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Religious education and the encounter with Christ

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As I write, I’m getting ready for our annual Religious Education Congress, as I know many of you are, too. 

The Congress is one of the high points of every year here in the Archdiocese of Los Angeles — and it has been for decades. 

Last year’s Congress attracted more than 24,000 catechists, religious educators and teachers from across the country. In addition, another 15,000 young people attended the Congress Youth Day last year. 

This is the biggest gathering of its kind in America and probably in the world, with hundreds of talks and workshops on topics ranging from spirituality and music to biblical studies and catechesis. 

This year’s Congress is going to be special because we are saying farewell to Sister Edith Prendergast, RSC. 

Sister Edith will be retiring in June after 27 years as the head of our Office of Religious Education, so this will be her final Congress. Sister Edith and her fine staff have not only helped to grow our annual Congress. They have also overseen one of the largest religious education and catechist training programs in the country.

Parish and archdiocesan youth ministry and religious education programs serve more than 200,000 young people — 36,600 in our confirmation and youth ministry programs and another 149,000 in our religious education programs. 

In recent years, we have been welcoming about 20,000 young people each year to the Sacrament of Confirmation and about 2,500 new Catholics through the Rite of Christian Initiation for Adults (RCIA).  

I am going to miss Sister Edith’s passion and dedication and her desire to bring Jesus Christ to our people. She has served this archdiocese with distinction. 

So I hope that you will join me in giving thanks to God for Sister Edith’s years of service and in praying that her retirement years will be a time of prayer and many graces and blessings. 

Father Chris Bazyouros, who has been in charge of adult faith formation for the last couple of years, will succeed Sister Edith as director of the Religious Education Office, so we want to pray for him this week, too. 

Religious education is at the heart of the Church’s mission because religious education begins in the encounter with Jesus Christ. 

That’s what makes our Christian faith unique. Christianity is not a philosophy of life or a collection of ethical principles. Christianity is a relationship of love with a divine person, Jesus.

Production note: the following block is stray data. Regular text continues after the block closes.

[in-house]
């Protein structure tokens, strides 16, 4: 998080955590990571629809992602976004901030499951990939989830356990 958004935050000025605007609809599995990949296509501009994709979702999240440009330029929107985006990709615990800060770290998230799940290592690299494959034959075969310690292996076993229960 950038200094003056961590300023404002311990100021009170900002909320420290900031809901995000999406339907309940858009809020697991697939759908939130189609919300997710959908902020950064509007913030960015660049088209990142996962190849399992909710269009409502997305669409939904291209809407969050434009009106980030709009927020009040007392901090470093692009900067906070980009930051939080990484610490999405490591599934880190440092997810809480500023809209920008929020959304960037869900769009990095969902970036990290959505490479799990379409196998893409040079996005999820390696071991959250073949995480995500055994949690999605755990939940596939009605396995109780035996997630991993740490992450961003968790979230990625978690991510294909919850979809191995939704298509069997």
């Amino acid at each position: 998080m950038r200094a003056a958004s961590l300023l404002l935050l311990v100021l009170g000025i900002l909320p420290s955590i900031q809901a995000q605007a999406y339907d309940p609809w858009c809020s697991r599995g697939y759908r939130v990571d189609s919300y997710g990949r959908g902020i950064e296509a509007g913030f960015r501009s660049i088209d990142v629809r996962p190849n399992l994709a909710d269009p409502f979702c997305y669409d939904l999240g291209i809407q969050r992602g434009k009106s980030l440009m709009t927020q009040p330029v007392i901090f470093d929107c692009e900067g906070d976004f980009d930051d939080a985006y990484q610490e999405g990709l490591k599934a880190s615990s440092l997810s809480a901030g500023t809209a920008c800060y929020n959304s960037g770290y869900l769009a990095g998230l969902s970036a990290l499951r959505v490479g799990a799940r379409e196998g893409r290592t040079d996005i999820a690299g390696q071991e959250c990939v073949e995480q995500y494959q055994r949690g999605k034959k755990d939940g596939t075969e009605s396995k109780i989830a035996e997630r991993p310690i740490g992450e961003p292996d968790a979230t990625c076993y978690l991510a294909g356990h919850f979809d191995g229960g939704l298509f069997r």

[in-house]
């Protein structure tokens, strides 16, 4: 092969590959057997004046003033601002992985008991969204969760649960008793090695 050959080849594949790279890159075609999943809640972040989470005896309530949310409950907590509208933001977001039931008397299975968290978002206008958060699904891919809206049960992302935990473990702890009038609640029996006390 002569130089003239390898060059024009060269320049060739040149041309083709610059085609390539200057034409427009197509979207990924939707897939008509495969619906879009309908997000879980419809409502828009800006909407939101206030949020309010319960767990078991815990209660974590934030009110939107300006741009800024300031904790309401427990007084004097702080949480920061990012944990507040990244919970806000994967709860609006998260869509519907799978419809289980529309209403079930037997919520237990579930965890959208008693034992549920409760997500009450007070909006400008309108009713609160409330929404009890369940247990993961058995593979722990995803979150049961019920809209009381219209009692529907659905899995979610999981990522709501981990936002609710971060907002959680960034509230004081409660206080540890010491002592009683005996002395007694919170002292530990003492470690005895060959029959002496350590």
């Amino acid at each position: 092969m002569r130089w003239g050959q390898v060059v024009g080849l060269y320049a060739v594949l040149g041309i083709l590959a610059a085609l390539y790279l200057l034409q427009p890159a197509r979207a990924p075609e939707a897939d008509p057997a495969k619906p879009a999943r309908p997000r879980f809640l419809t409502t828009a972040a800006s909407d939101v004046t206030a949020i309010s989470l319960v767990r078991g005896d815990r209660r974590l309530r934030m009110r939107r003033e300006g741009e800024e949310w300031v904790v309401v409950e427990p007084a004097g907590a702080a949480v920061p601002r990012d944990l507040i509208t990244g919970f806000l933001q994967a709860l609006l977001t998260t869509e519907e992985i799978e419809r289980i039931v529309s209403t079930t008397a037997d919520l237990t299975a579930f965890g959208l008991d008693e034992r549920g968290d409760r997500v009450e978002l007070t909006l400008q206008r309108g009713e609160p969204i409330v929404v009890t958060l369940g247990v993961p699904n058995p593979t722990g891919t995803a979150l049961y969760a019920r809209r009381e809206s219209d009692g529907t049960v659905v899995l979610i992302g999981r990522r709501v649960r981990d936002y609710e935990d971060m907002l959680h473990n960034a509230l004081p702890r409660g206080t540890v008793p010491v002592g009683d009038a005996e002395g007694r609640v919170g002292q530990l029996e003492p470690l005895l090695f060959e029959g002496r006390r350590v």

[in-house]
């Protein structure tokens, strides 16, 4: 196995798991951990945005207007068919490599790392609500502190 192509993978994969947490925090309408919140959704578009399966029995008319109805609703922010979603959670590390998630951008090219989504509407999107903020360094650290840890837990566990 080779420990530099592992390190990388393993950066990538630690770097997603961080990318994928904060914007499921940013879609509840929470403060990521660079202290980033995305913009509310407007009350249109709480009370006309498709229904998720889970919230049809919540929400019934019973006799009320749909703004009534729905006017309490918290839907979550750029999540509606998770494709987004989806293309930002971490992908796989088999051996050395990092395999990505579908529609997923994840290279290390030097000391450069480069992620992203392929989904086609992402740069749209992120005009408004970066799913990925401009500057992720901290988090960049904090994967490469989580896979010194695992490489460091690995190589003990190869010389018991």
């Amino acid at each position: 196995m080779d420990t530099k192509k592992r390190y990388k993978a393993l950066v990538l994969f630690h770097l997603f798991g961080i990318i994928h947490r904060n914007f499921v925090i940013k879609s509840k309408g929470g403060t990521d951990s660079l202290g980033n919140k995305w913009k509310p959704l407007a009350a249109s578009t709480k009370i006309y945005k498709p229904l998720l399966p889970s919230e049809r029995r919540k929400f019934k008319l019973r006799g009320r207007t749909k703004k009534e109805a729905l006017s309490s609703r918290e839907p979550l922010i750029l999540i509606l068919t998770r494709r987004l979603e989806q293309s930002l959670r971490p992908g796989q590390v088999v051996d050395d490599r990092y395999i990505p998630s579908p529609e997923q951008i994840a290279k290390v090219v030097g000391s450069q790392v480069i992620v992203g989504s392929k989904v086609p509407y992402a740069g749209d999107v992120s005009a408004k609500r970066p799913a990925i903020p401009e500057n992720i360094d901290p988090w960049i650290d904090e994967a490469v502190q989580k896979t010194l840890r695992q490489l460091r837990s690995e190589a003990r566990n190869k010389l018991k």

And that means catechesis must flow from a life of faith — a deep personal relationship with Jesus and a desire to invite others to share in this relationship of faith and love.  Catechists, before anything else, must be disciples. Not only listening to Jesus’ words, but learning from his example and trying to live like he lived. 

We all know that beautiful description of the Blessed Mother from the Scriptures — “But Mary kept all these things, pondering them in her heart.”

This is a lesson for us. We have to keep Jesus in our heart. His words, his actions, the scenes from his life. We need to ponder them and pray about them. Just like Mary did.  

The goal of doing this, of course, is for us to become more like Jesus. To learn his “mind.” To learn his attitudes, his way of dealing with things. What we want  — our goal — is to think the way Jesus thinks, to respond to the situations in our lives, as Jesus would. 

We also need to serve God in our neighbor. To have that relationship of love with other people. So we have to be men and women of charity and mercy and understanding. 

Pope Francis has given us a beautiful and challenging vision for catechesis and religious education: 

“The catechist … is a Christian who is mindful of God,” the pope says. “Who is guided by the memory of God in his or her entire life and who is able to awaken that memory in the hearts of others. … Catechists are men and women of the memory of God if they have a constant, living relationship with him and with their neighbor; if they are men and women of faith who truly trust in God and put their security in him; if they are men and women of charity, love, who see others as brothers and sisters ... if they are gentle, capable of understanding and mercy.” 

So let’s keep praying for each other this week. And let’s pray for Sister Edith and Father Chris and for all those who are catechists and teachers of the faith in the archdiocese. 

May our Blessed Mother teach them to be men and women who keep the memory of God alive and who can stir the hearts of others and inspire them to seek God and to serve him.

 

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